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But let’s dive into some specifics, shall we?

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Nutrients that you won’t find in our vitamins (and why):

Calcium. Here’s a surprising fact: While American women typically get more calcium in their diets than women in other countries, their bone and cardiovascular health generally isn’t any better. That’s because helper nutrients like Vitamin D3, Vitamin K2, Magnesium and Boron are key to ensuring that the calcium we consume through our diets makes it into our bones in the first place—and without their support, supplementing with more calcium won’t necessarily help with bone health. (Some recent large-scale human studies even show that supplementing with calcium alone results in poor outcomes for building bone mass.)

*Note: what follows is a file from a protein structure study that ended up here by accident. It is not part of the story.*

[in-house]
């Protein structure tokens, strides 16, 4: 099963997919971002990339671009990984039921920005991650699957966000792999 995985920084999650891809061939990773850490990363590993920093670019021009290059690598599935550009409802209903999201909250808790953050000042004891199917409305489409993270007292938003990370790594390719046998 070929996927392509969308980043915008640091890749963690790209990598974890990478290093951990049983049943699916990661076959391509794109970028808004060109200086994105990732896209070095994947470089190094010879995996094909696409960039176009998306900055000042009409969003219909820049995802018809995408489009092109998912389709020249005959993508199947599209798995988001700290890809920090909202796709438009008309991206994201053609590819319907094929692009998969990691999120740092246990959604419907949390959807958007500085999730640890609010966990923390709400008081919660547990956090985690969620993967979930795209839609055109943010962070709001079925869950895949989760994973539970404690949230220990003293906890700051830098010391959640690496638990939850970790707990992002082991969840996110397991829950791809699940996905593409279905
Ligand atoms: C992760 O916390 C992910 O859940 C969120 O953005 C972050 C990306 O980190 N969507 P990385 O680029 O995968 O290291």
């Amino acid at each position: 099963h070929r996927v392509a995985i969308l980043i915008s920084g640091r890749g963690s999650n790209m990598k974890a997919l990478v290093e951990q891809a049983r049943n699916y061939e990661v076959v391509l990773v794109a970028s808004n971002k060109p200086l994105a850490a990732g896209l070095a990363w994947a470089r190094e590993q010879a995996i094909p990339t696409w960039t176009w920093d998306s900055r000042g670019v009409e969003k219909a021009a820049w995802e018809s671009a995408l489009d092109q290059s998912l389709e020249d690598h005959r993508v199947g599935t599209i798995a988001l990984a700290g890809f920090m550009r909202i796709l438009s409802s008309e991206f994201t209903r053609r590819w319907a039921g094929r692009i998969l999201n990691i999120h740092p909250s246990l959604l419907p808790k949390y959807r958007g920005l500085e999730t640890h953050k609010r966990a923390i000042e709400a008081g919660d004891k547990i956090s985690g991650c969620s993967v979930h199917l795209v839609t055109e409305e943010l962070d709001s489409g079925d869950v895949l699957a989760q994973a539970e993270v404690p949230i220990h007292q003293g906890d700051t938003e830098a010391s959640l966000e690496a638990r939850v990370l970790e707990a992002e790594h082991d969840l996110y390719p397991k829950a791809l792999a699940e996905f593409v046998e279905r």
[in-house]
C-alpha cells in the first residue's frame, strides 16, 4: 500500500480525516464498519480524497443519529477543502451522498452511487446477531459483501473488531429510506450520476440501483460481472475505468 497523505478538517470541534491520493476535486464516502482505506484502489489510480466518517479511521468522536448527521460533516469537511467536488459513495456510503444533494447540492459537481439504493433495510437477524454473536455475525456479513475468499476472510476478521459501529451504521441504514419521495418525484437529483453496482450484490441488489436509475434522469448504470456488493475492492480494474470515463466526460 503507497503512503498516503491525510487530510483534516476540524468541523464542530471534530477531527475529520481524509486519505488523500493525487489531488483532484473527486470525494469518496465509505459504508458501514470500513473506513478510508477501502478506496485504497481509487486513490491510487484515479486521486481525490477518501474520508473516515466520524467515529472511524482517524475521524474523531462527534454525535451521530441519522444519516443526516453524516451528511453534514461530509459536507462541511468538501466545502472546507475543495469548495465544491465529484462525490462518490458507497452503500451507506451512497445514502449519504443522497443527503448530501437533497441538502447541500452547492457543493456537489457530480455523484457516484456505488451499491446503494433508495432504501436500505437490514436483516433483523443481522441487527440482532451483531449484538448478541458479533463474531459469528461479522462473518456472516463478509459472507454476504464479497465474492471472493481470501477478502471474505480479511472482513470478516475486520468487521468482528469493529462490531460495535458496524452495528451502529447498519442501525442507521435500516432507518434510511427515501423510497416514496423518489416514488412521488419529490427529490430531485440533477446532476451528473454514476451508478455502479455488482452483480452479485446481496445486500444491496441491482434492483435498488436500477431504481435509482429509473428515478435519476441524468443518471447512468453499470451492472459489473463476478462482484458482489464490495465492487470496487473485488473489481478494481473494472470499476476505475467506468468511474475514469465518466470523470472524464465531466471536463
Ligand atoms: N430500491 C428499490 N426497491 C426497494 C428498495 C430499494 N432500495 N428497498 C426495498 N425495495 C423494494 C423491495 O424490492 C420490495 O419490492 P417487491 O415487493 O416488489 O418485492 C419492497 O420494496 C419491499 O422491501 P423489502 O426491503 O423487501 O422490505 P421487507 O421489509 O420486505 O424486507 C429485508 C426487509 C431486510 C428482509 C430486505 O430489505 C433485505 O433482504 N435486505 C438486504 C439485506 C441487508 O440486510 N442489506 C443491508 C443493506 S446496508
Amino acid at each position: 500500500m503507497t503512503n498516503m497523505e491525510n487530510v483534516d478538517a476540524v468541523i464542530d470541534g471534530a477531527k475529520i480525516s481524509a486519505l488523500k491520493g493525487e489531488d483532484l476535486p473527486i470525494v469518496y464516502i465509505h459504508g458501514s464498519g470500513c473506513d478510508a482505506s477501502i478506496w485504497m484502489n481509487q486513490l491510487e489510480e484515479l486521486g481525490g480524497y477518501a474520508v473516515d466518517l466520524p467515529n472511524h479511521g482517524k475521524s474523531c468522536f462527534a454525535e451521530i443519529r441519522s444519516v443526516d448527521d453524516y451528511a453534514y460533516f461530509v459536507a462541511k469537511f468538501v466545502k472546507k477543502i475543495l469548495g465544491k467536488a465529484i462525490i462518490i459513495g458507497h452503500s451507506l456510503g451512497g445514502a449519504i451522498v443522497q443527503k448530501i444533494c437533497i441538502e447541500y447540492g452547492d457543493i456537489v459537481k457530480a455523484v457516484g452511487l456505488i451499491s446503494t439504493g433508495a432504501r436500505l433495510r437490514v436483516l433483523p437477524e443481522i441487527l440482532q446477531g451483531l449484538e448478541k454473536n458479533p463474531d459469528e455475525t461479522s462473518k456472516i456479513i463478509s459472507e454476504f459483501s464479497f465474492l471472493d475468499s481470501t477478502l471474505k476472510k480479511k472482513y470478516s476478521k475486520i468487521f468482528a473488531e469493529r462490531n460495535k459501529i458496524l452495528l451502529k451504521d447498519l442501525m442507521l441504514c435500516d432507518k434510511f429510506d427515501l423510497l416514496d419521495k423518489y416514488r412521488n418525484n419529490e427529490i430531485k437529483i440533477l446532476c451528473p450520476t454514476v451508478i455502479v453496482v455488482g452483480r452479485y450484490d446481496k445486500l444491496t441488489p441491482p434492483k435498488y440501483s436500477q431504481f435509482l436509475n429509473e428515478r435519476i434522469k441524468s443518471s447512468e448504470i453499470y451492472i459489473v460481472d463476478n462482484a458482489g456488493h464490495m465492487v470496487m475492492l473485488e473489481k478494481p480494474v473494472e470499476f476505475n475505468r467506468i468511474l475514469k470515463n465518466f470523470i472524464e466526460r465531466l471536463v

These are all reasons why we skip it in our vitamins and prioritize the helper nutrients we mentioned instead: so you can build the proper foundation to absorb the calcium you’re already getting from your diet.

Vitamin A. Vitamin A helps out with immune system maintenance as well as vision. But the liver does a really good job of storing a sufficient supply, which is why we don’t usually need additional supplementation. (We also consume vitamin A via foods like sweet potatoes, carrots, and fish.)

PSA: Your nutrient needs change when you're pregnant or thinking about conceiving.

But the right prenatal can help support your pregnancy nutritional needs.
Learn more